Have you ever heard the term riding the white wave? It’s a way to link the process of snowboarding to surfing. But snowboarding is not surfing. Sure, they may have some commonalities, but Gray Thompson can’t stand the comparison. “I have a big problem with people viewing snowboarding as surfing or skateboarding,” says the California native. “To me, snowboarding is its own entity, we have these mountains, and this is our tool to be in this special environment.” The 27-year-old who has built a career in the industry has also paved his own path specifically dodging all traditional routes to the summit. From dishwasher to film producer to pro snowboarder to board shaper to mountaineer, he hasn’t been bashful about taking risks, and testing the boundaries of the industry on his own terms. “Keep the ball rolling and the doors open,” he says.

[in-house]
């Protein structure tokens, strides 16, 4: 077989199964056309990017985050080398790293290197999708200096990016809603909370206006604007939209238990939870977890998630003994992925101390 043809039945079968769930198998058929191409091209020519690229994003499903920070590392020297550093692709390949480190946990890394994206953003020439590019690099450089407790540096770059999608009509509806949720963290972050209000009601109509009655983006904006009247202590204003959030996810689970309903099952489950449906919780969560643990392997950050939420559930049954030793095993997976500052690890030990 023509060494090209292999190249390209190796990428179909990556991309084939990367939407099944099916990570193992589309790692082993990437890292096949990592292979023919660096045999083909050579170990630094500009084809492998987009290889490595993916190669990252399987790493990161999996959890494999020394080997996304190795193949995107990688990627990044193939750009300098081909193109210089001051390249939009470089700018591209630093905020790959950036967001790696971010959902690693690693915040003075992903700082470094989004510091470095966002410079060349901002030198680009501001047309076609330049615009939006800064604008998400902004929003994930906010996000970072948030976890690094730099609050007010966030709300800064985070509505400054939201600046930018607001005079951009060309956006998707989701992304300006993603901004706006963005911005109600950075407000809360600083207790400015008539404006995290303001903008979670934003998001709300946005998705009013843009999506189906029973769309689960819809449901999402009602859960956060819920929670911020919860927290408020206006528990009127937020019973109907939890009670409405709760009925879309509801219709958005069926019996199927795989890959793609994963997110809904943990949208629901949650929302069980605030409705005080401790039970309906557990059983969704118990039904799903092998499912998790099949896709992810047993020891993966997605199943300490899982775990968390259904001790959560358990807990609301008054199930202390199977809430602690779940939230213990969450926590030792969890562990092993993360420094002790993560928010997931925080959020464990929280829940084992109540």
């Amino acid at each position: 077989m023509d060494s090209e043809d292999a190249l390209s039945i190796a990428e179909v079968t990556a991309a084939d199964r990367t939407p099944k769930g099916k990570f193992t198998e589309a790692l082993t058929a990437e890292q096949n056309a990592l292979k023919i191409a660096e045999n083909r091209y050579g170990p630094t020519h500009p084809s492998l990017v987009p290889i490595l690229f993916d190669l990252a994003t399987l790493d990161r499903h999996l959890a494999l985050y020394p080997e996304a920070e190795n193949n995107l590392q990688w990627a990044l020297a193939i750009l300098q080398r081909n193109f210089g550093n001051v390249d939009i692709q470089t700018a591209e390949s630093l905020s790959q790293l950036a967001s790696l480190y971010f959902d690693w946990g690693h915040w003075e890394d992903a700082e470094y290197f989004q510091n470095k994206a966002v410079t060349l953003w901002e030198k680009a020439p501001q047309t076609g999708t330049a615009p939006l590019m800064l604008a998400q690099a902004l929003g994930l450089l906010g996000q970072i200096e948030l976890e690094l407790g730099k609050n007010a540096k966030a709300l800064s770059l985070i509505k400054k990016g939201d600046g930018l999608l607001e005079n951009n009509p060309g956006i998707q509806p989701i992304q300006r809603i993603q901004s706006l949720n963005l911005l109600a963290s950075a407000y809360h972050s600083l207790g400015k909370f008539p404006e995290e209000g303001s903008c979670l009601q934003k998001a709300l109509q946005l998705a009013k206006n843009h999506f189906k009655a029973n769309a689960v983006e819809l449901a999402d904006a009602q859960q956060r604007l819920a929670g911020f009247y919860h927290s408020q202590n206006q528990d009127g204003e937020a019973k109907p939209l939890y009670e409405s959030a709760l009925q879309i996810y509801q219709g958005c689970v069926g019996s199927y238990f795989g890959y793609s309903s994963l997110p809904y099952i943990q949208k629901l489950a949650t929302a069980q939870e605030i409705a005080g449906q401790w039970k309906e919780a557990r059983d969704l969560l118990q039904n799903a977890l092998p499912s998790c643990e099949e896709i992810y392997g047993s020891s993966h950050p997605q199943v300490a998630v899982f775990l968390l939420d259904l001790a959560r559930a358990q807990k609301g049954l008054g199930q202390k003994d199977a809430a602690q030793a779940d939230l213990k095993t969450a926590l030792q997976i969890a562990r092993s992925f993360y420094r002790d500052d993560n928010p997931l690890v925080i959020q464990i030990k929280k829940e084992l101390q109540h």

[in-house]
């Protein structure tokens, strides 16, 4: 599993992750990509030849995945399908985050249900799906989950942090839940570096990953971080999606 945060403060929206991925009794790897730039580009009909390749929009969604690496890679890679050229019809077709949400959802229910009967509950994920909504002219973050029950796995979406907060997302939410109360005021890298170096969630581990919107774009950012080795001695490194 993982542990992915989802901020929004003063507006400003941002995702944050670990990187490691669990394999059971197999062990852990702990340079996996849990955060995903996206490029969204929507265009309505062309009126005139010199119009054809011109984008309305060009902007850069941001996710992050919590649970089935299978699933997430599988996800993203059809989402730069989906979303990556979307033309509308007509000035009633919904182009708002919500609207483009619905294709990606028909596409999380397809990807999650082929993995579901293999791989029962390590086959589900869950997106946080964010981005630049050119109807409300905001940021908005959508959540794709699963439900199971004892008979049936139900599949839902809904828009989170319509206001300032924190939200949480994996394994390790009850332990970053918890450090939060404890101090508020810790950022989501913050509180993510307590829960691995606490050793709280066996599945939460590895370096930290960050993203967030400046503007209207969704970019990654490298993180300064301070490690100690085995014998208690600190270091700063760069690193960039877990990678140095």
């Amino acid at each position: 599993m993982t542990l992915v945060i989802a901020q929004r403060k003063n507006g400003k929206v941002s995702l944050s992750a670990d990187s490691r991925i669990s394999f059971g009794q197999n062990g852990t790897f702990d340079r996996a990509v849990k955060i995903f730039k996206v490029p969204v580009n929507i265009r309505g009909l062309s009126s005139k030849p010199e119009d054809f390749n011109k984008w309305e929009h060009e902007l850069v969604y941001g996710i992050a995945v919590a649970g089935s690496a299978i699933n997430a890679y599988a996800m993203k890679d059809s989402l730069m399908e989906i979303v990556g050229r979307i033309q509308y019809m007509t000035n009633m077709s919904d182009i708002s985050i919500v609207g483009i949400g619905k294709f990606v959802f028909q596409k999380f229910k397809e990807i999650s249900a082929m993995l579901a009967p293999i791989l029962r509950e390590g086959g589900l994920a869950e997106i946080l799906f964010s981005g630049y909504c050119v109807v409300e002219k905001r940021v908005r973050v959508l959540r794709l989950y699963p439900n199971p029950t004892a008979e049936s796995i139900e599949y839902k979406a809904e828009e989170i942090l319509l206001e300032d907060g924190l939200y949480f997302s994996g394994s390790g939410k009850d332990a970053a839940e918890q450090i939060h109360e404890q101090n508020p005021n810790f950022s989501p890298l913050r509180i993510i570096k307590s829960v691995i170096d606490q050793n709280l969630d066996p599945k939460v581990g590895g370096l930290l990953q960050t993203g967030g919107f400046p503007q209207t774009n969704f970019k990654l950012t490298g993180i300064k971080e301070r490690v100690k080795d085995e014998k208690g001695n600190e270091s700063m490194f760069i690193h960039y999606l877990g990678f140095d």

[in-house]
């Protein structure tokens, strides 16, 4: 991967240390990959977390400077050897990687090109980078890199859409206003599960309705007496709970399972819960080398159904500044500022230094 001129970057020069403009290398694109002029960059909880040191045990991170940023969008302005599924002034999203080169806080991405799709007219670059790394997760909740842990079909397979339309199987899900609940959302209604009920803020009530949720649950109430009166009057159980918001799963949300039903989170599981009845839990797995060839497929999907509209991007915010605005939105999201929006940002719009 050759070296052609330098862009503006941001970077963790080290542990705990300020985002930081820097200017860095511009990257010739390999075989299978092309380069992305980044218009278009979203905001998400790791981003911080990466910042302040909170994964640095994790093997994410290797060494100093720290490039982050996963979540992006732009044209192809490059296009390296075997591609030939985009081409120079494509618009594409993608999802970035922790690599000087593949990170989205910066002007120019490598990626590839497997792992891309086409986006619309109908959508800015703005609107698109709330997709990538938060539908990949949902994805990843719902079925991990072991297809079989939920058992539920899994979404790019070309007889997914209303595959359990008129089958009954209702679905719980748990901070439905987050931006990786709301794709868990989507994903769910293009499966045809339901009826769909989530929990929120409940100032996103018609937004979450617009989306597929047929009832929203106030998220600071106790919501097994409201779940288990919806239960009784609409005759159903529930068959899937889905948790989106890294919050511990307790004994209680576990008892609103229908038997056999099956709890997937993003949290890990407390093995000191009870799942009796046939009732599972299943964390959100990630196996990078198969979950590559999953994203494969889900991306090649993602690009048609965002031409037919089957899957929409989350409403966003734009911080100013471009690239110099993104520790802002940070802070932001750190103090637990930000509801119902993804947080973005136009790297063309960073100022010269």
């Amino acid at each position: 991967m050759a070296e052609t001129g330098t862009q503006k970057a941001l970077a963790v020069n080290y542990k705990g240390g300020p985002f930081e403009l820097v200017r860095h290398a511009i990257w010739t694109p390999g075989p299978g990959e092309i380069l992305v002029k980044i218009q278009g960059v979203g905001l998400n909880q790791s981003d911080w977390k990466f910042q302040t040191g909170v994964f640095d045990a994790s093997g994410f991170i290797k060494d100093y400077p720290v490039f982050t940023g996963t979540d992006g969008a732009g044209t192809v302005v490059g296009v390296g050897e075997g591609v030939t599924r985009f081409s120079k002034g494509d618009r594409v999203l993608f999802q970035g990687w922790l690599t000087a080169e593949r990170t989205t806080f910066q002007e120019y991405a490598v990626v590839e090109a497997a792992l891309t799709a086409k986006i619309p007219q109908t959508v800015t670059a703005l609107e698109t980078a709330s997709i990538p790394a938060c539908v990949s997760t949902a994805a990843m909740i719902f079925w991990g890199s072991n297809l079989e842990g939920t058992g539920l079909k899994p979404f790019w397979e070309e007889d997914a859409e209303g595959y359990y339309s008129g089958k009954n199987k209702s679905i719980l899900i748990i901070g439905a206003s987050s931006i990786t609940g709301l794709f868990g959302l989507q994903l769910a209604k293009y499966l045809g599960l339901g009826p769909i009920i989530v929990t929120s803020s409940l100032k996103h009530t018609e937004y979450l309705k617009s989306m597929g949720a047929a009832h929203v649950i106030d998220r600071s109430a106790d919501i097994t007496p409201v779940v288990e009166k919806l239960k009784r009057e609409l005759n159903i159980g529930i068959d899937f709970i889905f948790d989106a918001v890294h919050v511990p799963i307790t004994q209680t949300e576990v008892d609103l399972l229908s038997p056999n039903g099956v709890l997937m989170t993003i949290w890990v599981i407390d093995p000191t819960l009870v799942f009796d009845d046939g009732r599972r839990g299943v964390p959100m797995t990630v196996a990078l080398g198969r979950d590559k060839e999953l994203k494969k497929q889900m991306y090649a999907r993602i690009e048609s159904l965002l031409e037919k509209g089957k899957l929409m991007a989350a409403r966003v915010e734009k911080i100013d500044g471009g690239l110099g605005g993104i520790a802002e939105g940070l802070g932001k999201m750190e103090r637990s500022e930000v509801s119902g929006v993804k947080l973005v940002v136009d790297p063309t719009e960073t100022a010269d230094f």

That gambling, hard work, and luck led to his partnership with friend, Eric Messier, spurring them to start Warp Wave, a creative collaboration that produced artsy, hi-fi style films that put snowboarding into experimental mode with the sounds, the shots, and the layout which is showcased in their dreamy film, Aurora Boardealis. More recently he has collaborated with friend, Max Hammer to start House Plant Creative, which Thompson says isn’t a “run of the mill production company,” focusing on storytelling, outdoor culture and sustainability. They produced The Range of Mystery, a film where a small group of splitboarders search for a mystic mountain range in Bolivia. In the near future the film Ducky Goes Up will be released, documenting Andrew Harris’ 2017 climb up the Grand Teton, helping to raise awareness in the Down Syndrome community. “The project with Bob has a powerful message behind it – being active and healthy, despite challenges,” says Thompson, who has embraced the idea of branching out to take on new projects that aren’t about snowboarding.